“Within the [Linen] Quarter cars (and car parking) have a detrimental impact on the pedestrian environment; the main north-south streets are busy and there is a steady flow that can make crossing the street difficult. This is exacerbated by the street width and layout, narrow pavements and space for parked cars means the pavement to pavement distance can be quite considerable.
Reducing this distance, as well as slowing traffic speeds will be an important objective in providing the Quarter with an appropriate pedestrian environment to encourage movement and activity.”
This is the key pivot point in Belfast City Council’s Draft Linen Quarter public realm analysis and vision prepared by Planit Intelligent Environments. One paragraph which hints that the consultants almost understood the main movement issues in the Quarter. And a second paragraph which instead of developing this analysis and following the logic, squanders the chance of a much-needed radical vision.
The amplifying effect of dense on-street parking and free circulation of vehicles drowns out street-level life in the quarter. Will an upgraded paving palette and more trees solve this?
Parking the issue
First a clarification and a declaration of interest. The Draft Linen Quarter public realm analysis and vision looks well. It seems to have a good feel for the built environment and planning considerations – but this analysis focuses on movement and traffic issues. Also, I’ve worked in the Linen Quarter for 11 years, keenly observing the street-level problems and wrestling with potential solutions. I hoped this document would save me some effort there. It hasn’t.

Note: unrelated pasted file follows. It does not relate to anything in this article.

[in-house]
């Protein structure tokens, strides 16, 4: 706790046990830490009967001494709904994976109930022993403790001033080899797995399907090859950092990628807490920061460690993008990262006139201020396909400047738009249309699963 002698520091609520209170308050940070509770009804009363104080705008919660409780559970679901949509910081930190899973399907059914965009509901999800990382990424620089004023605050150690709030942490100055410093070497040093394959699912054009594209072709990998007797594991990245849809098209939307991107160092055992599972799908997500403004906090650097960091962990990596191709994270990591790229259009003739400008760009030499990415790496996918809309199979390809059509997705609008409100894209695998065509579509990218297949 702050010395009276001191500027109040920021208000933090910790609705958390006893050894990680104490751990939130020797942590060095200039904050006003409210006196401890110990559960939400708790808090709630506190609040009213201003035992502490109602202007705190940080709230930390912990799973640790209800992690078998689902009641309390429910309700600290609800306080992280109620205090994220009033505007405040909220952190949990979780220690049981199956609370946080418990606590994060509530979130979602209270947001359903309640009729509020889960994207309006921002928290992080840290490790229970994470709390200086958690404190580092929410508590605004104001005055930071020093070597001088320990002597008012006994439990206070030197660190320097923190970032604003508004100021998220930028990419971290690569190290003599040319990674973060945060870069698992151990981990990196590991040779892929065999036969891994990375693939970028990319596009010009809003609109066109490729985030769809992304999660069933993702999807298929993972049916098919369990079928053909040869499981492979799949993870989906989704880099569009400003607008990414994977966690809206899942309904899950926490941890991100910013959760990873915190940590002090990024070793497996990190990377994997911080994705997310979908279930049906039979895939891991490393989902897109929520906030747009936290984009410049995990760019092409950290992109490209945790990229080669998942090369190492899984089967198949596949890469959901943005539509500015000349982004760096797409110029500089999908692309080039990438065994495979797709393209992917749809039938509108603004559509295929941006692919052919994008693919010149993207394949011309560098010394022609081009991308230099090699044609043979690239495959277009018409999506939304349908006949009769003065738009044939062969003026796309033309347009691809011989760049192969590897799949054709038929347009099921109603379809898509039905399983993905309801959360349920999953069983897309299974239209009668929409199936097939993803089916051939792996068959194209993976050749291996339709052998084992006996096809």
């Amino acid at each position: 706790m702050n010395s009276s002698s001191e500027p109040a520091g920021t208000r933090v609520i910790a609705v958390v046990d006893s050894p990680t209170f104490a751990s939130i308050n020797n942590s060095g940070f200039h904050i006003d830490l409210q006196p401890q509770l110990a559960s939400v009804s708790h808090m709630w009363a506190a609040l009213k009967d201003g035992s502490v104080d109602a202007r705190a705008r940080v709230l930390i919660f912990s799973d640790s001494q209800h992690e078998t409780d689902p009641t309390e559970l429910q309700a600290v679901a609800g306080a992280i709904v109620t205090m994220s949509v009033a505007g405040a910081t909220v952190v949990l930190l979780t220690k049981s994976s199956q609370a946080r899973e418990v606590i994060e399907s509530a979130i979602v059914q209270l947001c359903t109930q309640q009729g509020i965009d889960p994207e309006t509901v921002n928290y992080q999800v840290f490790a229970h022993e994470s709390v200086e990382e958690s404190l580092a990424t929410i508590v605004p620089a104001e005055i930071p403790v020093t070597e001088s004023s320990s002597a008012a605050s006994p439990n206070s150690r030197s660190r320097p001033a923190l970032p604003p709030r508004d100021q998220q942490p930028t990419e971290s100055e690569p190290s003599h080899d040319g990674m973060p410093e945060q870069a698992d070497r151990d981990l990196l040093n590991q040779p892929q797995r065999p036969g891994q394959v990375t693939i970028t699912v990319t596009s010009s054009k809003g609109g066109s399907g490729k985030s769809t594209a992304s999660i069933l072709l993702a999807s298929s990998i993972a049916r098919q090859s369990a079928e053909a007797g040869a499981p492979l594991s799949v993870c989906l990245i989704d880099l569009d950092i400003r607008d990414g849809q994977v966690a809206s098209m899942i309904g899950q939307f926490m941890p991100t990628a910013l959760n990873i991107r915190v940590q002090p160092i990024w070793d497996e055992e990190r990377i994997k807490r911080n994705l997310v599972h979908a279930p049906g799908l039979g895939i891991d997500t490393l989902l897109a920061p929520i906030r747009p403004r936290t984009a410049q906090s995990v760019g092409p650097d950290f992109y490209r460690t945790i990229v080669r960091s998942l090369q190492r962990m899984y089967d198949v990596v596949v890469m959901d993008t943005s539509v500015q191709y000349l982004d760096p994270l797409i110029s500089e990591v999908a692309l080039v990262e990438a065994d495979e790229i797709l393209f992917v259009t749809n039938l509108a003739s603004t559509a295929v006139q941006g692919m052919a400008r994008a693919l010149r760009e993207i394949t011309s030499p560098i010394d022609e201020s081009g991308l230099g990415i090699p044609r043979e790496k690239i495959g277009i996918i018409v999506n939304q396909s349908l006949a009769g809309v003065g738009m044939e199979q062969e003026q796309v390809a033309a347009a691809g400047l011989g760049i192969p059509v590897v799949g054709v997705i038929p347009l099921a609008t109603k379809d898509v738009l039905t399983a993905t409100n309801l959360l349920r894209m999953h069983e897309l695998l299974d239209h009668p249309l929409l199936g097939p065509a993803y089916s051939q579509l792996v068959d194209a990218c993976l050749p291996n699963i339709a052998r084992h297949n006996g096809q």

Popped into the Ulster Hall y'day to see #LinenQtr plans: spot the big metal boxes which have no place in this scene pic.twitter.com/8LasSwsSKT
— NI Greenways (@nigreenways) February 6, 2016
Let’s jump straight to the first major point – on-street car parking chokes the Linen Quarter. Here’s what the vision says:
There is extensive on-street parking throughout, which makes roads hard to cross, and this also needs a certain amount of rationalisation in order to create an attractive street environment.
This doesn’t even scratch the surface. A little time spent analysing street activity in the Linen Quarter would reveal a high percentage of vehicle movements are circulating in the hunt for:
- a car parking space
- a better car parking space
It is a highly attractive area to park a car in and then walk elsewhere for shopping, which the vision fails to see as a problem – people leaving their cars to dwell in the Linen Quarter while they take their activity to the other side of the City Hall.